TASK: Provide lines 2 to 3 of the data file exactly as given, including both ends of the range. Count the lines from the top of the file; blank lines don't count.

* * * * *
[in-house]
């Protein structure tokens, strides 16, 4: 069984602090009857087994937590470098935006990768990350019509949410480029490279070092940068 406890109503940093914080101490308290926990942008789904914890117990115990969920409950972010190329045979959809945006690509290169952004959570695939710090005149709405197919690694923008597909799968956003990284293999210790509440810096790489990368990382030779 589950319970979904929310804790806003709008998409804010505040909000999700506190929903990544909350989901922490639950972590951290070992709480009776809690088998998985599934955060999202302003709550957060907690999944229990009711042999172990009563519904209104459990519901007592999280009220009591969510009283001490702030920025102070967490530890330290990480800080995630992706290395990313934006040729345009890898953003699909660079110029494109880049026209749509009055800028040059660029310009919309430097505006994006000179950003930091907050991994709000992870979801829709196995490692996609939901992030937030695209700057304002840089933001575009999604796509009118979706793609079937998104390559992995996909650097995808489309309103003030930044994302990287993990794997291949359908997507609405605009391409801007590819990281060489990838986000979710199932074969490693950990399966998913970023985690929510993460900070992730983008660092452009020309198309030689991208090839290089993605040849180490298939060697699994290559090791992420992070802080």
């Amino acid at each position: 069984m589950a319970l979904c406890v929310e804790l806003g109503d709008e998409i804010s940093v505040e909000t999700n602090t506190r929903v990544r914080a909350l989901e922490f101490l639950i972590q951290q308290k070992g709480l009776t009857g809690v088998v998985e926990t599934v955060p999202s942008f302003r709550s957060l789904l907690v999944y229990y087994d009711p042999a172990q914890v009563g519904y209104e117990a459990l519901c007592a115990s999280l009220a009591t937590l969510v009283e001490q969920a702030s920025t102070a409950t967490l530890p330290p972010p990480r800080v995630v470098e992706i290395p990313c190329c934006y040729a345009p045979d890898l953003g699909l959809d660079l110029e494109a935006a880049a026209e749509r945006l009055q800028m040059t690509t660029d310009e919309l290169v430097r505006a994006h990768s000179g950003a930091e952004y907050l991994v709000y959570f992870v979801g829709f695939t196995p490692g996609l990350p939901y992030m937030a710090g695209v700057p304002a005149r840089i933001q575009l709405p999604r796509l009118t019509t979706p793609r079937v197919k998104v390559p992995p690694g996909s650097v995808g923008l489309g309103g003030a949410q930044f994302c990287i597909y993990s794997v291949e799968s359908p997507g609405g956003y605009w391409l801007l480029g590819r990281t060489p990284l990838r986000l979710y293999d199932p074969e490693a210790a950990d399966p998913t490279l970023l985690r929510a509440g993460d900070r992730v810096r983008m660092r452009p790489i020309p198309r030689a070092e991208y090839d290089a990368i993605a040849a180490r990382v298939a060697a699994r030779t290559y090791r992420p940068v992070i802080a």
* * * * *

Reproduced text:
């Protein structure tokens, strides 16, 4: 069984602090009857087994937590470098935006990768990350019509949410480029490279070092940068 406890109503940093914080101490308290926990942008789904914890117990115990969920409950972010190329045979959809945006690509290169952004959570695939710090005149709405197919690694923008597909799968956003990284293999210790509440810096790489990368990382030779 589950319970979904929310804790806003709008998409804010505040909000999700506190929903990544909350989901922490639950972590951290070992709480009776809690088998998985599934955060999202302003709550957060907690999944229990009711042999172990009563519904209104459990519901007592999280009220009591969510009283001490702030920025102070967490530890330290990480800080995630992706290395990313934006040729345009890898953003699909660079110029494109880049026209749509009055800028040059660029310009919309430097505006994006000179950003930091907050991994709000992870979801829709196995490692996609939901992030937030695209700057304002840089933001575009999604796509009118979706793609079937998104390559992995996909650097995808489309309103003030930044994302990287993990794997291949359908997507609405605009391409801007590819990281060489990838986000979710199932074969490693950990399966998913970023985690929510993460900070992730983008660092452009020309198309030689991208090839290089993605040849180490298939060697699994290559090791992420992070802080």
């Amino acid at each position: 069984m589950a319970l979904c406890v929310e804790l806003g109503d709008e998409i804010s940093v505040e909000t999700n602090t506190r929903v990544r914080a909350l989901e922490f101490l639950i972590q951290q308290k070992g709480l009776t009857g809690v088998v998985e926990t599934v955060p999202s942008f302003r709550s957060l789904l907690v999944y229990y087994d009711p042999a172990q914890v009563g519904y209104e117990a459990l519901c007592a115990s999280l009220a009591t937590l969510v009283e001490q969920a702030s920025t102070a409950t967490l530890p330290p972010p990480r800080v995630v470098e992706i290395p990313c190329c934006y040729a345009p045979d890898l953003g699909l959809d660079l110029e494109a935006a880049a026209e749509r945006l009055q800028m040059t690509t660029d310009e919309l290169v430097r505006a994006h990768s000179g950003a930091e952004y907050l991994v709000y959570f992870v979801g829709f695939t196995p490692g996609l990350p939901y992030m937030a710090g695209v700057p304002a005149r840089i933001q575009l709405p999604r796509l009118t019509t979706p793609r079937v197919k998104v390559p992995p690694g996909s650097v995808g923008l489309g309103g003030a949410q930044f994302c990287i597909y993990s794997v291949e799968s359908p997507g609405g956003y605009w391409l801007l480029g590819r990281t060489p990284l990838r986000l979710y293999d199932p074969e490693a210790a950990d399966p998913t490279l970023l985690r929510a509440g993460d900070r992730v810096r983008m660092r452009p790489i020309p198309r030689a070092e991208y090839d290089a990368i993605a040849a180490r990382v298939a060697a699994r030779t290559y090791r992420p940068v992070i802080a």